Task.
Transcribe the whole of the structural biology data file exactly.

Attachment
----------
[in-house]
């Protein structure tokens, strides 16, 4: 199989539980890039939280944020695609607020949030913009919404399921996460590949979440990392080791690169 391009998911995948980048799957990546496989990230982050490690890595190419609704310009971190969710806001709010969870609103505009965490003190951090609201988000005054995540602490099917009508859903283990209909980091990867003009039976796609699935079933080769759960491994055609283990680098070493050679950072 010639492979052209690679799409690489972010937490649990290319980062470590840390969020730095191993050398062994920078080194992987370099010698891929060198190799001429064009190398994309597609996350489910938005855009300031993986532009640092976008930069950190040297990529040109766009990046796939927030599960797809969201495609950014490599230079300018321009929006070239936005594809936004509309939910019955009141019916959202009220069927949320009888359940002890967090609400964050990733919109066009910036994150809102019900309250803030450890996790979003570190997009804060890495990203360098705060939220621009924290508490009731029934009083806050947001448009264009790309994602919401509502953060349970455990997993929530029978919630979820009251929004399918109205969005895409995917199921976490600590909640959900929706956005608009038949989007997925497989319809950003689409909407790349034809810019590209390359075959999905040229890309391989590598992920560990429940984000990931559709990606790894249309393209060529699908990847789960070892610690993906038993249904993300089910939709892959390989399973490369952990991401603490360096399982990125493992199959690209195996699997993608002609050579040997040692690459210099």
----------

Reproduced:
[in-house]
């Protein structure tokens, strides 16, 4: 199989539980890039939280944020695609607020949030913009919404399921996460590949979440990392080791690169 391009998911995948980048799957990546496989990230982050490690890595190419609704310009971190969710806001709010969870609103505009965490003190951090609201988000005054995540602490099917009508859903283990209909980091990867003009039976796609699935079933080769759960491994055609283990680098070493050679950072 010639492979052209690679799409690489972010937490649990290319980062470590840390969020730095191993050398062994920078080194992987370099010698891929060198190799001429064009190398994309597609996350489910938005855009300031993986532009640092976008930069950190040297990529040109766009990046796939927030599960797809969201495609950014490599230079300018321009929006070239936005594809936004509309939910019955009141019916959202009220069927949320009888359940002890967090609400964050990733919109066009910036994150809102019900309250803030450890996790979003570190997009804060890495990203360098705060939220621009924290508490009731029934009083806050947001448009264009790309994602919401509502953060349970455990997993929530029978919630979820009251929004399918109205969005895409995917199921976490600590909640959900929706956005608009038949989007997925497989319809950003689409909407790349034809810019590209390359075959999905040229890309391989590598992920560990429940984000990931559709990606790894249309393209060529699908990847789960070892610690993906038993249904993300089910939709892959390989399973490369952990991401603490360096399982990125493992199959690209195996699997993608002609050579040997040692690459210099």